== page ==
Equine Embryo Biopsy, Genetic Testing, and Cryopreservation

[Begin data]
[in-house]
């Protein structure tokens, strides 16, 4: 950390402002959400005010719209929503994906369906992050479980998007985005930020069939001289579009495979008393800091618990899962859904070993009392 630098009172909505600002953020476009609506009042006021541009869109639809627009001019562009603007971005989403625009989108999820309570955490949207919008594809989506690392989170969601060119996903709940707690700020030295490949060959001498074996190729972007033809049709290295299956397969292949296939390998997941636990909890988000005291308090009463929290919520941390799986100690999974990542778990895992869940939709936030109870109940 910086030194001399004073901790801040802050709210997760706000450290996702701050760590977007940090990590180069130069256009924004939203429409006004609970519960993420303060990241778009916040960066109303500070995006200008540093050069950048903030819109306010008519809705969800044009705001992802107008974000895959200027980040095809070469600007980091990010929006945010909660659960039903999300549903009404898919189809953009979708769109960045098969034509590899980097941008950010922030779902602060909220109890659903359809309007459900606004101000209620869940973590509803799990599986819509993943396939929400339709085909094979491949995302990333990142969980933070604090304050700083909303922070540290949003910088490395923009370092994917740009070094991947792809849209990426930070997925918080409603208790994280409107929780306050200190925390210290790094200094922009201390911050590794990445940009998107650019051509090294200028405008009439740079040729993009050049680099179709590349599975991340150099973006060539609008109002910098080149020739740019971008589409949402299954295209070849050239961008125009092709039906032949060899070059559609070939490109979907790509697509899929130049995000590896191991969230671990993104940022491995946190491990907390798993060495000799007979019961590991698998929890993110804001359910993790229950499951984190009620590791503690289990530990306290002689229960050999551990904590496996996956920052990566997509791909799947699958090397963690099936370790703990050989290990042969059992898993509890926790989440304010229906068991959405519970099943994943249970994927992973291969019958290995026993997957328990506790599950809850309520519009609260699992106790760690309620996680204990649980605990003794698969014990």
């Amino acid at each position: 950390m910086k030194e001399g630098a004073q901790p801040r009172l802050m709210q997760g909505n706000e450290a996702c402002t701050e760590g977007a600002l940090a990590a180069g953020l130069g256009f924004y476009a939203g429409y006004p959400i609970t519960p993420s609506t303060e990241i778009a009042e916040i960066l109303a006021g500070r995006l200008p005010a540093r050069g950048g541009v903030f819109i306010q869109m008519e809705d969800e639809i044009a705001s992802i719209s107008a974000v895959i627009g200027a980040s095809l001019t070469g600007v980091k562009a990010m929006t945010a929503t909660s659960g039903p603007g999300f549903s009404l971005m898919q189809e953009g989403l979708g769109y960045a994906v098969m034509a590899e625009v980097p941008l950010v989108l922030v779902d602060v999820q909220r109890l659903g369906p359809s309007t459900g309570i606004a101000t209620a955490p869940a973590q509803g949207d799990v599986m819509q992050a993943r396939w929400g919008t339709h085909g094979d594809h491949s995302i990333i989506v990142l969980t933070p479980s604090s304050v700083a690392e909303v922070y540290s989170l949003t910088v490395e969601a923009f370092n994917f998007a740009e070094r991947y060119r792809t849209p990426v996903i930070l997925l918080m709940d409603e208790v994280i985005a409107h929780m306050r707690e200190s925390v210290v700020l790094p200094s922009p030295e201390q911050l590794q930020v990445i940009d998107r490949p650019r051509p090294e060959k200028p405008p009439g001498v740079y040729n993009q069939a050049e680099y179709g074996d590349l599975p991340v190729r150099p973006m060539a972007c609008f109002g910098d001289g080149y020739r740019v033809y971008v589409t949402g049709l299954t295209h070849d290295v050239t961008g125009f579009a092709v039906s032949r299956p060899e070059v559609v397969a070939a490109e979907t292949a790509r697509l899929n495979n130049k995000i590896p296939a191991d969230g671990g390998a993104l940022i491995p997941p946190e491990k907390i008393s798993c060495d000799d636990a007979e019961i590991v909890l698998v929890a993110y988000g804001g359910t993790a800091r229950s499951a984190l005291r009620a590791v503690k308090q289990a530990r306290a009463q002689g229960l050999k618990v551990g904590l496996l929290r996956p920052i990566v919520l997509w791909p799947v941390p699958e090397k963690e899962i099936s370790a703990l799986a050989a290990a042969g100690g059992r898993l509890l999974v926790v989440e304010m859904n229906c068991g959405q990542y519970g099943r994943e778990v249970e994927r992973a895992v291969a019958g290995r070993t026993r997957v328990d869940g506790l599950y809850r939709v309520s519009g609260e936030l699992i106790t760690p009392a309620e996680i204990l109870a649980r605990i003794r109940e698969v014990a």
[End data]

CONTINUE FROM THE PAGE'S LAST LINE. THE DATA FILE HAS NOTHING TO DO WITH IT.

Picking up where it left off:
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Embryo cryopreservation and embryo biopsy have been slow to become established in equine reproductive practice, partly because of the difficulty in applying these techniques to the equine embryo as it is typically recovered from the uterus, that is, at day 7 after ovulation as an expanded blastocyst. Over the past 5 years, we have developed a technique, using micromanipulation with the Piezo drill, which provides a method for biopsy of both small and large equine embryos, with accurate genetic diagnosis from the biopsied cells and normal pregnancy and foaling rates after transfer. During the development of this biopsy technique, we found that blastocysts collapsed after biopsy showed relatively high viability after vitrification and warming. Modification of vitrification methods allowed the establishment of a vitrification technique that supports normal pregnancy rates for expanded blastocysts up to 650 μm in diameter. This technique uses blastocyst collapse, vitrification medium containing ethylene glycol and galactose, in combination with warming medium containing sucrose, and a low-volume vitrification device. Biopsy and vitrification of expanded equine blastocysts are now offered commercially, and have the potential to become valuable tools for use by the equine practitioner in the efficient management of equine reproduction. © 2012 Elsevier Inc.
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